The heart’s hot climate- a hometown
Of obsession’s hurricanes. The eye
Of rejection’s self-pity never passes
Quickly enough. But in the throws
Of wind and rain, ripping apart homes,
And flooding road ways- rebuilding
Is encouraged. Progress forced upon us.
Obsession’s path of destruction paves
The road for summer’s affectionate breeze.
The heart’s hot climate- a hometown
It’s small, trouble-free and understated.
The fountain is nothing to write home about.
It’s just trickling water in unpolished granite.
It is dwarfed by the rising white and black basilica.
As the wisteria flourish in the shade of le Sacre-Couer,
Few, fortunate lovers and friends sit
Under the ivy-wrapped columns.
It is stuck in a city known for the more beautiful of its kind.
Les Jardins: des Plantes, du Luxembourg, des Tuileries…
This one pales in size, in acclaim, in traffic.
This is where I came then. Young, but jaded. Alone.
This is where we stand now. Still young. Hopeful. Together.
Finding this garden then, where we find the best view
Of this house of prayer, may not have been like winning life’s lottery,
But it has been like a first job-teaching me to make
My own soul’s fortune, my own future.
Returning here now, where we pose for time-lapse photos,
May be what I need to learn what to do with
The riches it taught me to find.
The fruit smoothie just exploded
From the blender across white tile floors.
Dripping mashed, half-chopped fruit covers
My favorite old pair of jeans.
I drop to my knees to glide a wet paper towel
Over the slop. But the berries and milk
Have a way of forming your eyes and tight jaw
Just right. To let the white tile shine through again
I have to wipe away a banana curled lip
And strawberry cocked eyebrow.
I stare, letting the paper towel wilt in my hand.
Maybe salty tears will clean it all for me.
But secretly, I hope it’s a lasting stain.
In the kitchen, crack some eggs
Into the sugary goodness of cookie batter.
Glance out the window to be sure
No fairies, mailman or nosy neighbors are watching
And indulge in the raw goodness.
Slide across the linoleum in mismatched socks
And carry the dough
Up to your personal playground.
Find the perfect hairbrush
With a handle soft in your grasp
That you won’t drop when, enthusiastically
You hit that last big note.
Make enough room
Between your bed and dresser
In front of the full length mirror.
Put on, or just imagine, something glamorous.
Choose your song carefully.
Belt out a Whitney ballad
Or give your stuffed animals
An earful of George Strait twang.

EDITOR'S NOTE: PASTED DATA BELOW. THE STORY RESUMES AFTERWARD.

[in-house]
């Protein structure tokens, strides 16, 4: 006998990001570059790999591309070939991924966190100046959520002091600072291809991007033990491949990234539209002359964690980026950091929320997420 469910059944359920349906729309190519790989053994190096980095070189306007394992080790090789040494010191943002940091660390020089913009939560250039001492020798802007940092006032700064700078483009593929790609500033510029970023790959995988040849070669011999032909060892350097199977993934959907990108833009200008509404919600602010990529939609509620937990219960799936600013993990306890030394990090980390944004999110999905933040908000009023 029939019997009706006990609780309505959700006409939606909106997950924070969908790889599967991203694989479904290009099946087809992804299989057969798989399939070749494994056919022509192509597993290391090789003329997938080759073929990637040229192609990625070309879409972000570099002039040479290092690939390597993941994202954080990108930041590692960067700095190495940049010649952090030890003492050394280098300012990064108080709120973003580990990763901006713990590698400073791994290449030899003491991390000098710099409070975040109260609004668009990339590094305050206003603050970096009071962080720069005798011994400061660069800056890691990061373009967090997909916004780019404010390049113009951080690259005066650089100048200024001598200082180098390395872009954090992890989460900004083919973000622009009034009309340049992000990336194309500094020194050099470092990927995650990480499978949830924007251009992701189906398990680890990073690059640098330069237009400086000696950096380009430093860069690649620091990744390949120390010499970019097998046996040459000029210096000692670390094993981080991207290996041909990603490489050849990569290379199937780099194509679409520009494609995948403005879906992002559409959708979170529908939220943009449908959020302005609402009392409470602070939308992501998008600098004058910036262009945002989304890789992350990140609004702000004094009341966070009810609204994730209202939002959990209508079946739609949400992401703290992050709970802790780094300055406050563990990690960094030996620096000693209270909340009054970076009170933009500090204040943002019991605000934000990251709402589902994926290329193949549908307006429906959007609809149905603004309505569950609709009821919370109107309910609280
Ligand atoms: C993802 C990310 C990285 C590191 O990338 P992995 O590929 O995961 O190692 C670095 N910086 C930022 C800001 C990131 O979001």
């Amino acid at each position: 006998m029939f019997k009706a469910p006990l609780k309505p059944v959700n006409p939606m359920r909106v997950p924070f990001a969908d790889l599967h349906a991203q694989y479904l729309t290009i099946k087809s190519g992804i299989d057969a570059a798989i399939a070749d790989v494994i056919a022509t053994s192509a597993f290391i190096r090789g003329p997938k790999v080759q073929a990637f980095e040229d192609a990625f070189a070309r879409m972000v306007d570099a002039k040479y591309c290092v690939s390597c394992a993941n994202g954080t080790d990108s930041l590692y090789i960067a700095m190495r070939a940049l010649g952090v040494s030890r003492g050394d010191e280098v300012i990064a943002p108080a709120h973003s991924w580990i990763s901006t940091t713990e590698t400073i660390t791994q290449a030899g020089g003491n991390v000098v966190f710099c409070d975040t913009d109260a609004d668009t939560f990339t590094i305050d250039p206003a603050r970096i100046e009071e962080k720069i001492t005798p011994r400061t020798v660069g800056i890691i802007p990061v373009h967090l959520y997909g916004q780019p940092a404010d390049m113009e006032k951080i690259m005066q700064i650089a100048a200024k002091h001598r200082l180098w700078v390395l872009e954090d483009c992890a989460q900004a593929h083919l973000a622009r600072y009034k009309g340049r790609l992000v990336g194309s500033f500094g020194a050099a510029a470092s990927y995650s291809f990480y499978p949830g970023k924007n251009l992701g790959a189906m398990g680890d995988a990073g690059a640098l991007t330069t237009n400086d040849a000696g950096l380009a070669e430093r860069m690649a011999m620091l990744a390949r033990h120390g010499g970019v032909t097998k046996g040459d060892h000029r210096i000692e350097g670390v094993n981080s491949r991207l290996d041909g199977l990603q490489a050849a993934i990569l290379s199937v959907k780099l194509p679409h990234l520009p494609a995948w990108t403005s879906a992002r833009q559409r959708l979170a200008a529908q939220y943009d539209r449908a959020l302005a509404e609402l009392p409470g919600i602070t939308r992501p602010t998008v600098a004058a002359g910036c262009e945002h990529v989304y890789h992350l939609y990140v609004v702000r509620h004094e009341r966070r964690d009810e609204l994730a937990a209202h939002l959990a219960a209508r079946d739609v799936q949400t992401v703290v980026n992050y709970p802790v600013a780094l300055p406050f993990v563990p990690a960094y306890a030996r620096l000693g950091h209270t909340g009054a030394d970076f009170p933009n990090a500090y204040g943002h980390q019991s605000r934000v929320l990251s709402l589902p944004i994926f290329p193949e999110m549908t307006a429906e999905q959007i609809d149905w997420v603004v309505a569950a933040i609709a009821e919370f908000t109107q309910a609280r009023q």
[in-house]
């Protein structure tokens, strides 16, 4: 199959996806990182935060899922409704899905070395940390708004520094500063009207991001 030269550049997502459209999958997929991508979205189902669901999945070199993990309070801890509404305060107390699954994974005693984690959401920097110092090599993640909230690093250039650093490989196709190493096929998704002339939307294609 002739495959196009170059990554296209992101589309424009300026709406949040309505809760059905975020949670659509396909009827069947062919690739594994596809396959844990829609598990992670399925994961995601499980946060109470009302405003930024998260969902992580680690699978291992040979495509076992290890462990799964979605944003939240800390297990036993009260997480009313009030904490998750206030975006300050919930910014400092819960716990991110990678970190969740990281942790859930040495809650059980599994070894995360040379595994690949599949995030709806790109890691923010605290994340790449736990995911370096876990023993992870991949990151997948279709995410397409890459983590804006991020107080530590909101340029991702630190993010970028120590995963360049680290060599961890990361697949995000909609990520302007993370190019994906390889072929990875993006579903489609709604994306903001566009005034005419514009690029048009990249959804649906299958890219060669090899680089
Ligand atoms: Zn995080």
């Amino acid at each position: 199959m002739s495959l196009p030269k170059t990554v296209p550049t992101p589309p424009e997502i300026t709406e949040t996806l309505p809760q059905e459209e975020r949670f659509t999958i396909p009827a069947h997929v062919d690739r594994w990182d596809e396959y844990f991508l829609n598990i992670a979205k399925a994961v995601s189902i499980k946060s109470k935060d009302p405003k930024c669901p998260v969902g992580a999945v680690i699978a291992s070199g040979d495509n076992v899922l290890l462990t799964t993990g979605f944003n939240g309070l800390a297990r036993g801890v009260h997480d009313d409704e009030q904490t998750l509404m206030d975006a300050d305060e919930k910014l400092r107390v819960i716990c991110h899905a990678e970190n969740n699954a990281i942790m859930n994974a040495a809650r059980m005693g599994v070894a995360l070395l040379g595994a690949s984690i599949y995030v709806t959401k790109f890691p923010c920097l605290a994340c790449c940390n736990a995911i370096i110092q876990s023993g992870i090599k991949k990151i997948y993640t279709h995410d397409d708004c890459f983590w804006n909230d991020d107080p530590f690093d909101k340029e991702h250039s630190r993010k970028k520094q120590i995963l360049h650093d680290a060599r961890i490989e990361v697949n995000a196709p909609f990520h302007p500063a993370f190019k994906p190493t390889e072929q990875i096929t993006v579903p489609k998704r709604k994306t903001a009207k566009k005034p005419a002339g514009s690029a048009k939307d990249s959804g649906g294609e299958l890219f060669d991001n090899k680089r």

Show Aretha a little Respect
Or turn to your Ryan Reynolds poster,
And invite him for some fun
With the words of Marvin Gaye.
Maybe the girl in the painting isn’t lonely.
She’s not standing on the cliff contemplating
How small she is- her insignificance.
The darkness of the night isn’t bearing down
Suffocating the flame of her hope.
The crashing waves below aren’t violently
Reminding her of nature’s power over her.
The stars aren’t unattainable, distant souls
Of people she’s lost, leaving her alone.
Maybe the girl in the painting isn’t waiting.
She’s not standing on the cliff anticipating
A person, a friend of much significance.
The darkness of the night isn’t a comforting
Privacy, protecting their personal world.
The crashing waves below aren’t lovingly
Forming the beauty of the cliffs like he does for her.
The stars aren’t infinite opportunities for wishes
Of a comforting future for them together.
Maybe the girl in the painting is happy alone!
She’s standing on the cliff reveling
In the vast beauty, external and internal.
The darkness of the night is a canvas
For her to bring her smile’s bright paint.
The crashing waves are her personal symphony
Creating a soundtrack to her night-walk reverie.
The stars are hopes of so many like herself,
Perfectly content out in this shared gift that is the world.
Everyday since I have found you,
My eyes open upon the sun.
Not to sound ungrateful,
But this happiness you have given me?
Take it back. Regift it.
Now that I have warmed near it,
I’ll always have the flickering candle
of hope for its return.
Give it to her.
I will gladly walk through storms,
So that she may have the sun.
The mere memory of it will be my umbrella.
Make her see it’s possible.
You gave me friends-
Channels of your love.
Use me as a tool for her.
Teach me to pull her into sunlight.
She is trusting me to trust you.
And I do.
The singing of the choir girl
Calmed the gathered crowd.
We walked in, in white robes
Of clean slates. We sat in
The unworn upholstery
Of the front row chairs.
We sat. We stood. We knelt.
Then stood again.
A dear friend placed his hand
On my shoulder grounding me
While lifting my excitement higher.
I bent over the font of cleansing waters
That quickly mixed with tears of joy.
The same hand, now Godfather’s,
Reached white cotton out to wipe
The water from my eyes to see
The colors of new life sparkling
Through the artist’s window.
We sat. We knelt. We stood.
The choir sang an antiphon.
Peace was given with hugs
And smiles from old friends
And future friends. The oils
Crossed my forehead. And blessings
Crossed my mind.
Welcomed finally. Officially.
Loved by my friends
And by my family
And by my God
And by myself.